Under "broken windows" policy, marijuana citations in New York rose a thousandfold

Under “broken windows” policy, marijuana citations in New York rose a thousandfold

Black and Hispanic people make up just 54.1% of NYC population, but account for 86.6% of pot arrests

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Edited by JPat Brown

Statistics compiled by the New York Department of Criminal Justice Services on arrests related to marijuana indicate that despite successful legalization efforts in Colorado, Washington, and most recently, Alaska, prohibition in New York is in full swing.

The data, which was produced in response to a public records request, contain a plethora of information on the number of arrests by county, the age of the arrestees, the number of arrests that led to a conviction, the type of sentence given to those convicted, and the ethnicity/race of the arrestees.

Comparing per capita rates of marijuana-related arrests in New York State to those of California, Arizona, and Florida, we can see that New York far surpasses Arizona and California but is still shy of Florida, with a considerable decline in arrests rates between 2011 and 2013.

Data for New York’s arrest rates go all the way back to 1978, when only 514 arrests were made for marijuana-related offenses in the entire state, and as recent as 2013, when that figure jumped to 31,613. In New York City, arrest rates fluctuated between 1978 and 1996, when the total number of arrests nearly doubled between 1996 – 1997 and again between 1997 – 1998. This dramatic increase coincides with the introduction of the “broken windows” theory of policing in response to New York’s high rates of violent crime in the 1990s.

Though the arrest rate tapers off slightly after 2004, arrests made in New York City still comprised 88.5% of the total number in New York state in the year 2013, despite contributing just under 43% to the total population in the state.

Rates of arrest aren’t the whole story, though, so it’s useful to compare the total number of arrests to the number that actually led to conviction:

Curiously, between 2009 and 2011 nearly half of all cases were dismissed for what is known as “adjournment in contemplation of dismissal,” (ACD) a kind of legal limbo in which a case is delayed for a period of time after which the charges will be dismissed as long as the defendant stays out of trouble. For years 2012 and 2013, ACDs jumped to 57.2% and 60.1% of cases, respectively. (New York has a procedure for ACDs specifically for cases involving offenses related to marijuana.) Since 2010, convictions have remained at just under one-third of all cases, a number that appears to conflict with the figures used for the above chart.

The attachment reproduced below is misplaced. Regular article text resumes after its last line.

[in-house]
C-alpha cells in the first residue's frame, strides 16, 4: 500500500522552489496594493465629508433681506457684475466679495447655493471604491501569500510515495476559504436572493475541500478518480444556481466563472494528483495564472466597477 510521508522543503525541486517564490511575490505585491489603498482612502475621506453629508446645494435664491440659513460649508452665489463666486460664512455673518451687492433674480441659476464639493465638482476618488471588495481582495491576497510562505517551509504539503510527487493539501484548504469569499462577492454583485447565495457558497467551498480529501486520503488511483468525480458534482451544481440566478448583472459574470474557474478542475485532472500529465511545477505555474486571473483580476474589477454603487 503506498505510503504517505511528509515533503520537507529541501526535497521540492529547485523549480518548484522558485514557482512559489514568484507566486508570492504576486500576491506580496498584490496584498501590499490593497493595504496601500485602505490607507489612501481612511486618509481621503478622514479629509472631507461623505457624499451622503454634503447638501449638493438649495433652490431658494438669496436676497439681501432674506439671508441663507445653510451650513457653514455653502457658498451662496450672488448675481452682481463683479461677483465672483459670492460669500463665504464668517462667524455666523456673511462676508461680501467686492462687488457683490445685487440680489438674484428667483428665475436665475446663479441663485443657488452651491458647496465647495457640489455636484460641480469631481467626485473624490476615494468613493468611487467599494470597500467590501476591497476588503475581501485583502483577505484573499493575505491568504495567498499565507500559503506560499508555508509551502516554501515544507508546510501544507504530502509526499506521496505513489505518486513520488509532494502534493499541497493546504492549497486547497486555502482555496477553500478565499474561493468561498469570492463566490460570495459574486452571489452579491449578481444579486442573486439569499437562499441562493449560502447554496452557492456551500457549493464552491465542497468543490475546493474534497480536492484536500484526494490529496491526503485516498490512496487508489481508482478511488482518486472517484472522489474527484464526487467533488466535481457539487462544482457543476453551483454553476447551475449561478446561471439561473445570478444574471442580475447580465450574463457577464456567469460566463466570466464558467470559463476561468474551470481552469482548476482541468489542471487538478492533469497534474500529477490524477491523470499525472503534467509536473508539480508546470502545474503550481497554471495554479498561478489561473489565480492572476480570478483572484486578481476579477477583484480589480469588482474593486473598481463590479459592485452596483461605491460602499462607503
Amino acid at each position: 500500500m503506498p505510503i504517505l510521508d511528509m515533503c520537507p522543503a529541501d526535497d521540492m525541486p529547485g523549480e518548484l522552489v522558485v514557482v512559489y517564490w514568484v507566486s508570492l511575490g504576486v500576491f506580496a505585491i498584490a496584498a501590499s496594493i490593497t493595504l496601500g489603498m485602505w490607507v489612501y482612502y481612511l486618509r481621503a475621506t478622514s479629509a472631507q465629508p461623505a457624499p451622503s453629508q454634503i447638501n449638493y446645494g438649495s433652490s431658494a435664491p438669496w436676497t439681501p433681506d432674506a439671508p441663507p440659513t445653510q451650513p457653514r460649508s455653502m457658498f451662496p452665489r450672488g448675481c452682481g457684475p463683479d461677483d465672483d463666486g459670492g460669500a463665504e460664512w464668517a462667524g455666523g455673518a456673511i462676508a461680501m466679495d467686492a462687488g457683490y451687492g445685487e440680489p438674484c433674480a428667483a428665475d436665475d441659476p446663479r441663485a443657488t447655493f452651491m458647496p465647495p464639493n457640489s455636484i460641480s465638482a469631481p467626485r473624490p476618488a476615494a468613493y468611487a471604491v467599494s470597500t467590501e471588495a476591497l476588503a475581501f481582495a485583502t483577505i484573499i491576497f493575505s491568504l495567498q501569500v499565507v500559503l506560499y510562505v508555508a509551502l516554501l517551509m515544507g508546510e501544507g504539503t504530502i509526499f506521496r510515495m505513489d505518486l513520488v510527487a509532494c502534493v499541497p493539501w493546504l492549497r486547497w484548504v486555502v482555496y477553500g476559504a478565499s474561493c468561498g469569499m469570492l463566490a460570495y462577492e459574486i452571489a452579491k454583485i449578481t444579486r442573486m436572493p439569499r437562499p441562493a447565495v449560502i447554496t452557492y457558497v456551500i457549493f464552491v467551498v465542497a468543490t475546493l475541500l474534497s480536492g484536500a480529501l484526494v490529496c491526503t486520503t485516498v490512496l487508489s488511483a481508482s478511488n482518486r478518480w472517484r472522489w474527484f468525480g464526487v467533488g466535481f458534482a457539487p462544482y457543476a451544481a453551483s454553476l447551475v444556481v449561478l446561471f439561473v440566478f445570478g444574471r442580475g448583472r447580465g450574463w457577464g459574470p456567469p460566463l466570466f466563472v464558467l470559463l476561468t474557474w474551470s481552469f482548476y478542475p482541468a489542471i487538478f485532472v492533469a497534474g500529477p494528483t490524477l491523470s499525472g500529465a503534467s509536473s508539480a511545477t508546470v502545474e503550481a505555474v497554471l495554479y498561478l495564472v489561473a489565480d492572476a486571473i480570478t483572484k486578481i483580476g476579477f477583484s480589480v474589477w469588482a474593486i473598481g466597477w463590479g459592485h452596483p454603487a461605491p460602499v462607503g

Looking at the type of sentence handed down to convicted offenders in New York City, it is interesting to note that there is a relatively even distribution between sentences to time served, conditional discharge, and a fine.

Homing in on the regions that make up New York City as well as the next top counties in the state which frequently make arrests for marijuana offenses – Suffolk County and Westchester County – the disparity between arrests in terms of race/ethnicity in the year 2013 becomes clear. Only Suffolk County and Ulster County arrested considerably more Whites than Black or Hispanic people, while a few others such as Nassau County and Niagara County arrested a handful more Whites than Black or Hispanic people.

Combining the regions that make up New York City, arrest rates broken down by ethnicity/race show a significant disparity. Controlling for the number of White, Black, and Hispanic people, respectively, who call the city their home, Black people are 9.2 times more likely to be arrested for marijuana offenses than White people, despite evidence that Black people and White people generally use marijuana at the same rate. Hispanic people, on the other hand, are 6.2 times more likely than White people to be arrested in New York City. Though Black and Hispanic people make up just 54.1% of the population of New York City, they account for 86.6% of arrests.

New York City, of course, isn’t alone in having a significant racial disparity in arrest rates. California’s data, obtained via Dave Maass’ request, show that the Golden State arrests Black and Hispanic people for marijuana related offenses significantly more than White people.

Black people in California are 7.1 times more likely than White people to be arrested, while Hispanic people are 2.8 times more likely to be arrested relative to White people. The average Black person smoking marijuana in New York City is more than twice as likely to be arrested than the average Black person toking up in California.

All told, an average of one in every 155 Black people who lived in New York in 2013 – whether or not they smoked marijuana – was arrested for a marijuana-related offense.

Check out the data on the request page, or embedded below:

Image via US Marshal’s Flickr